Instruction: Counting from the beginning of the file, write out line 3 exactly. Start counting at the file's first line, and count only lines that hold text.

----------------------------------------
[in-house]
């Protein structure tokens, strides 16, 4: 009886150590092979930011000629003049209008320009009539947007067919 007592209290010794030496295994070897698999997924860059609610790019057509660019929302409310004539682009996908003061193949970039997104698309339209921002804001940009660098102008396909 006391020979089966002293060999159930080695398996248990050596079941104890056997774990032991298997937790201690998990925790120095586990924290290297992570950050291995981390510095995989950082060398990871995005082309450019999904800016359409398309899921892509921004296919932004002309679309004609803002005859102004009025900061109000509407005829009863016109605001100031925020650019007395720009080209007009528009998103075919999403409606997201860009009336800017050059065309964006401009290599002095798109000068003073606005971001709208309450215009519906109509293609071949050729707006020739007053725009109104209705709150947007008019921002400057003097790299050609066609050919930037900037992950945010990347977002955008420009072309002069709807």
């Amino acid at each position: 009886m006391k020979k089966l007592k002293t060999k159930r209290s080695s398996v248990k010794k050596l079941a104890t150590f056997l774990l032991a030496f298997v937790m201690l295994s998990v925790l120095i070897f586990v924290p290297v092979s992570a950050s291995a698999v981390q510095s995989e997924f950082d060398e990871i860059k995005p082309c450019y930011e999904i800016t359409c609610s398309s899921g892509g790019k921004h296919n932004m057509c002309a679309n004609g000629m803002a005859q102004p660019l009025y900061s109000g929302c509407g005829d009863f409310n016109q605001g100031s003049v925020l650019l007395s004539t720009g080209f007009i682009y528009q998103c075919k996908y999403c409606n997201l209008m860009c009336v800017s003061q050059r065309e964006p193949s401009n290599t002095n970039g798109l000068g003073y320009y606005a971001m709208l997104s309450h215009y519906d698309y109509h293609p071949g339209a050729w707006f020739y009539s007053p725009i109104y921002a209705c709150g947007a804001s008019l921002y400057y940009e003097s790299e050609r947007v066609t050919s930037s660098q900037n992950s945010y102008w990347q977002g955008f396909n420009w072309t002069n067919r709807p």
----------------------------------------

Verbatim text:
């Amino acid at each position: 009886m006391k020979k089966l007592k002293t060999k159930r209290s080695s398996v248990k010794k050596l079941a104890t150590f056997l774990l032991a030496f298997v937790m201690l295994s998990v925790l120095i070897f586990v924290p290297v092979s992570a950050s291995a698999v981390q510095s995989e997924f950082d060398e990871i860059k995005p082309c450019y930011e999904i800016t359409c609610s398309s899921g892509g790019k921004h296919n932004m057509c002309a679309n004609g000629m803002a005859q102004p660019l009025y900061s109000g929302c509407g005829d009863f409310n016109q605001g100031s003049v925020l650019l007395s004539t720009g080209f007009i682009y528009q998103c075919k996908y999403c409606n997201l209008m860009c009336v800017s003061q050059r065309e964006p193949s401009n290599t002095n970039g798109l000068g003073y320009y606005a971001m709208l997104s309450h215009y519906d698309y109509h293609p071949g339209a050729w707006f020739y009539s007053p725009i109104y921002a209705c709150g947007a804001s008019l921002y400057y940009e003097s790299e050609r947007v066609t050919s930037s660098q900037n992950s945010y102008w990347q977002g955008f396909n420009w072309t002069n067919r709807p």